How do we go about making decisions? The answer partly depends on the situations or circumstances we are in… ‘situational decision-making’ is an assessment of the situation followed by a quick mental simulation of the likely outcome of our chosen course of action. It is based in experience, responds to pressures on available time, and helps us manage ambiguous detail. It is a partly intuitively based approach to decision-making.
Alternatively, ‘analytical decision-making’ is a more structured approach applied to research, clinical and other work situations where masses of abstract data need processing, or a range of different people come together to make a decision.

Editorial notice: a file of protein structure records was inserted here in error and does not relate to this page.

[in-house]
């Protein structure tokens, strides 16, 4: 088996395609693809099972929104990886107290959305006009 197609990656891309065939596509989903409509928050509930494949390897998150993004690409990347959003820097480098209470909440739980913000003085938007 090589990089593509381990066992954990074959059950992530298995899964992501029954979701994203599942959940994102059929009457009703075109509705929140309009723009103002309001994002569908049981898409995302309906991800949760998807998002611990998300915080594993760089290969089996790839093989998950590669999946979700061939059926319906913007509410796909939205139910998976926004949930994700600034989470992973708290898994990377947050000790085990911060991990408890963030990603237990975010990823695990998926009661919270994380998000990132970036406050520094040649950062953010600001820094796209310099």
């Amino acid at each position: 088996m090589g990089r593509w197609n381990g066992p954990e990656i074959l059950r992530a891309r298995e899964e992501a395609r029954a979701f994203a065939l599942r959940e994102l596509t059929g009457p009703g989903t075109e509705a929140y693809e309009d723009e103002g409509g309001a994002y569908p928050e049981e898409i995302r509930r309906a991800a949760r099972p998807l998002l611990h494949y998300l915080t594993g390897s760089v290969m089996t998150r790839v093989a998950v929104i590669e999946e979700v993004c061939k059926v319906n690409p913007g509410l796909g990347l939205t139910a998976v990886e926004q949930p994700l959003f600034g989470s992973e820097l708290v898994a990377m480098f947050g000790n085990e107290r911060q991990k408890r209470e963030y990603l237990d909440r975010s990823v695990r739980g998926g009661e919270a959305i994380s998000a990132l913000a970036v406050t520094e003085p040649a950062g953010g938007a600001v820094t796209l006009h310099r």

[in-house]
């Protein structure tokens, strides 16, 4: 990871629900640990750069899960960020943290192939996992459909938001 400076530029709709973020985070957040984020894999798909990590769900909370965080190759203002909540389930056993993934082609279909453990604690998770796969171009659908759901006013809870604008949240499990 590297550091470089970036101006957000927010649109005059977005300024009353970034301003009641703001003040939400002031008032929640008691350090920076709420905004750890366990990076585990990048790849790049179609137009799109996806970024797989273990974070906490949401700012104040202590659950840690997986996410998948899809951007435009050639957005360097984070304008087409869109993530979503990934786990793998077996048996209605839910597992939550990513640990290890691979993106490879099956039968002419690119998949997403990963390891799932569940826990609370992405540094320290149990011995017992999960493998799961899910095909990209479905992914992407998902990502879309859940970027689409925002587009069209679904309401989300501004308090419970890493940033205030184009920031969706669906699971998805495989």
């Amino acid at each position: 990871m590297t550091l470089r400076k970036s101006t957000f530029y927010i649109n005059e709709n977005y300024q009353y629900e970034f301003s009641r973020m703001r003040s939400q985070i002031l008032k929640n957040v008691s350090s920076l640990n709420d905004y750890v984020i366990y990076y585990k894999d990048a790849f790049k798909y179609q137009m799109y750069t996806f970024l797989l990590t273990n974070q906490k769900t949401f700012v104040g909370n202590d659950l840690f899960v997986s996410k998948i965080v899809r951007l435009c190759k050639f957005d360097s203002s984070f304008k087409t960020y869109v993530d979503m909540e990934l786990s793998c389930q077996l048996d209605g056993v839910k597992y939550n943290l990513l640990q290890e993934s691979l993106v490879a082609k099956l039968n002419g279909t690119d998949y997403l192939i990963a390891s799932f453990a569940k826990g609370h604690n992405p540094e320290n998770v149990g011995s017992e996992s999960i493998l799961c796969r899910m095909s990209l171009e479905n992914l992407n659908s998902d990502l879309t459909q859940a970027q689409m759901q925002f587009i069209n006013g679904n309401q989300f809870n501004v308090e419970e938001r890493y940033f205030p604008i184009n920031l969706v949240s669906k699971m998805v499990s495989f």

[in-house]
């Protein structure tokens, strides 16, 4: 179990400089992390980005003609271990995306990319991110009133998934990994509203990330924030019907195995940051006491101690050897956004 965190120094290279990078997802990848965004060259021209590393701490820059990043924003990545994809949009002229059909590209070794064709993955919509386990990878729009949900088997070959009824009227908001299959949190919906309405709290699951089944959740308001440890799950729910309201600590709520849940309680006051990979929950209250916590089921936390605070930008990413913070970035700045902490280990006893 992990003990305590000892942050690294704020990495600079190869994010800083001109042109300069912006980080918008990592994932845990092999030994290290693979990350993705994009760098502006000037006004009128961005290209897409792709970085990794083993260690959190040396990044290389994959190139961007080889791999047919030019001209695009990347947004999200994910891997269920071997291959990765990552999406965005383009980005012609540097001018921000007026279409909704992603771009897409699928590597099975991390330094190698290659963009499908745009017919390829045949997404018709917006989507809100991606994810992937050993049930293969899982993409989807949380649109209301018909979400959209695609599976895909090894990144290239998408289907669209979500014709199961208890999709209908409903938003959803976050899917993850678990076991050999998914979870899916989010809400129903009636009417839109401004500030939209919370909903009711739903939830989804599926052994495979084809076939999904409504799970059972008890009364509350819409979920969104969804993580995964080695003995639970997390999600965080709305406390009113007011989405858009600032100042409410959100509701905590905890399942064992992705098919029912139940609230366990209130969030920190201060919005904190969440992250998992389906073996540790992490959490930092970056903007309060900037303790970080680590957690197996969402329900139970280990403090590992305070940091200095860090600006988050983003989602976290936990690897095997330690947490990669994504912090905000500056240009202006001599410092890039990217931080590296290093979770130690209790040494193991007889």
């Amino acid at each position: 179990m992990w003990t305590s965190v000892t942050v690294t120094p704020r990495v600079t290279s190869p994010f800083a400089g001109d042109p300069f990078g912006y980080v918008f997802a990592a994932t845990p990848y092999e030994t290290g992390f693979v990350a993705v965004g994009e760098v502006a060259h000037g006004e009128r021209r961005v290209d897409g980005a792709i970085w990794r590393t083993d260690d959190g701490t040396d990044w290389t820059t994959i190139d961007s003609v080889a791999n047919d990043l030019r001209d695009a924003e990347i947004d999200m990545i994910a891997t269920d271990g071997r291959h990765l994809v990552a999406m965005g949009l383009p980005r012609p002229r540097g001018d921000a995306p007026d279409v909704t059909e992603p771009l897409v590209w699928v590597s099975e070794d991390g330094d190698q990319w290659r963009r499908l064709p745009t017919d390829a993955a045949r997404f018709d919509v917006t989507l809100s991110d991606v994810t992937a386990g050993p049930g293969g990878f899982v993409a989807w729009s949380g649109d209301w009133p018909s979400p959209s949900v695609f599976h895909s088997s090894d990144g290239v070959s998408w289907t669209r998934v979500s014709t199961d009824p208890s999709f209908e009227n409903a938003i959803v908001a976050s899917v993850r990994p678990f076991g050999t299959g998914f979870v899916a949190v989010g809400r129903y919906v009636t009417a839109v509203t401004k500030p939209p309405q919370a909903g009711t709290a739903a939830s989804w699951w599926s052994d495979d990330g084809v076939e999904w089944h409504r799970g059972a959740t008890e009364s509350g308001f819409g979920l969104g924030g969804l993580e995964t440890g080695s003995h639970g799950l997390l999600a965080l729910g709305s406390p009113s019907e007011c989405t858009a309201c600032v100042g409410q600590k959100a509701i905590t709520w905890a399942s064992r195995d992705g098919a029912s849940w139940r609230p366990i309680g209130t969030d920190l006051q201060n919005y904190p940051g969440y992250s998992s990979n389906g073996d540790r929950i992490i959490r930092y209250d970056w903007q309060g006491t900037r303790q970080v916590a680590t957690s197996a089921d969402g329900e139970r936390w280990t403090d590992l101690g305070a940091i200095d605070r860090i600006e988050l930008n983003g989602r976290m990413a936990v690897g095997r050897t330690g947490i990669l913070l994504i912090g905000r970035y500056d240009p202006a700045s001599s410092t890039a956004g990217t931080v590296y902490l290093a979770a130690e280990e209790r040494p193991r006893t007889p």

Ultimately it is not so much about finding the right or wrong decision, but more about our ‘confidence’ in the decisions we have made. Confidence will be underpinned by a focus on the strengths that can be identified and productively applied as a crucial component in our approach to making decisions. An absence of identified strengths can still offer confidence, but in these circumstances it will be confidence in making the more risk averse decisions.
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“When possible make the decisions now, even if action is in the future. A reviewed decision usually is better than one reached at the last moment.” [William B Given].